1. Foam roll to address „restrictions“ in musculo-fascial tissues
2. Isometric stretch, that utilize 3D stretching concept to further address common „restrictions“ in musculo-fascial tissues
3. Activation work, to „wake up“ given muscle groups (usually glutes, hip rotators and scapulae stabilizers) that are in a „give mode“
4. Dynamic mobility to further activate and warm-up the body (and to decrease any negative effects of static stretching), imprint some appropriate movement patterns and provide a progressive transition to main workout
The choosing of the means (exercises) within each group depends on the joint-by-joint concept and the difference between linear and lateral training days.
Some of my thoughts on this approach are the following:
· There should be more stretching of the upper-body, like traps, pecs
· There should be more upper body activation/warm-up like push-ups, different kind of arm swings
· The warm-up is somehow generic.
I would love to further elaborate on the last point. Even if there are more commonalities in athlete needs or universality (we learn the physiology of humans, not different athletes) as defined by joint-by-joint, some athletes need more individualized approach. This is the complementary pair: universality~individuality. My point here is that although the warm-up should be the „same“ (universal) for all athletes, some individuality must be provided. Some athletes need more upper body warm-up, some are more „robust“ and don't need as much warm-up, some need more time to warm up their problematic areas. It is true that young athletes need to learn good warming-up principles and procedure, but more experienced athletes have their own „routines“ and at least we should provide couple of short time periods where athletes are able to do some of their own warm-up, like 1-2min periods at the end of every part of the warm-up where athletes after they finish with universal exercises, can address some of their individual needs (for example do more rolling for upper body, or stretch the quads more because they feel sore, do more upper body dynamic exercises cause they feel sore/stiff, etc). My point here is that there should be universality, but there should also be individuality. If we want to teach athletes how to fish, we must give them options to choose, but guide them to good choosing. I know it is hard to do it due time-constraints and facility design and logistic (staggered groups), but this is just my opinion and I am providing it for further elaboration.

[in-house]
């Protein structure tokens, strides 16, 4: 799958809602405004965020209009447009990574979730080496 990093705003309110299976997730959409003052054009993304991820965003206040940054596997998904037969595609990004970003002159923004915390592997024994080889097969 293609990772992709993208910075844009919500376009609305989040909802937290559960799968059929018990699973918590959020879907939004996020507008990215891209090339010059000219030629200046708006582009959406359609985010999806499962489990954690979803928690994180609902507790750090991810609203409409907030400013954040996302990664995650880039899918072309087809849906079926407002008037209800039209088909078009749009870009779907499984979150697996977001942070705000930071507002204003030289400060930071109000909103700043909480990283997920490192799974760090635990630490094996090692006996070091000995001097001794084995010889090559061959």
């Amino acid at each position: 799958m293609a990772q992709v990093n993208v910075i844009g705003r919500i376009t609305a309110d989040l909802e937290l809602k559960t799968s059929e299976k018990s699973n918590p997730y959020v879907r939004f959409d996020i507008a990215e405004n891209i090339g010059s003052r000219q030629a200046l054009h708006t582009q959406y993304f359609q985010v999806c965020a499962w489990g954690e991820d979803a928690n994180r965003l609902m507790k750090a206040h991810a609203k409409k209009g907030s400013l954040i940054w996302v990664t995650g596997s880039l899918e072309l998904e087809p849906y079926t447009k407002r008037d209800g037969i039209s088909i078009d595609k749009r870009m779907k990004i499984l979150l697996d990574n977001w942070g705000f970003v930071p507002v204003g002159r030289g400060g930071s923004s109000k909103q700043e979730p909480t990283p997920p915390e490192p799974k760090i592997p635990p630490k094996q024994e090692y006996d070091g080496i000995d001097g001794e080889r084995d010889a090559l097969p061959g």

Another points is that this warm-up is geared toward context we have at MBSC facility. Since I work with soccer players on the outside, I must address that we need to adapt the warm-up for that kind of context, especially if we warm-up in the mud and under the rain. This is why understanding concepts and principles rather than memorizing routines is more important: it is going to give us solutions under different contexts.
In summary, joint-by-joint approach is worth studying but we must remember that there is more to it, along with its implementation to MBSC warm-up which is generic routine constructed with specific context in mind which is MBSC facility and logistics.
Just for the example, here is the warm-up we did for a boxing practice (beginners) on April, 2010 in Zrenjanin, Serbia, with coach Milan Piperski.
Warm up structure:
1. Joint circles and easy short stretches
2. Dynamic warm-up and some BW exercises
3. Specific boxing drills (some technique work and footwork by Kenny Weldon)
4. Shadow boxing (not seen on the video)
Around 20min total.
Please note that this in NOT how we warm-up every time or THE warm-up we do, and not the warm-up you should or must do. Again, this is just an example, and it is one training session taken out of context. Most of the American readers will find this just plain weird or maybe unnecessary and long, especially the 'joint circles' part, but please note that this is how we warm-up from elementary school. And I agree on the point that it look like "gey mating ritual". But if you think more about it, aren't all warm-ups and training protocols started from the rituals? Religious, war, etc?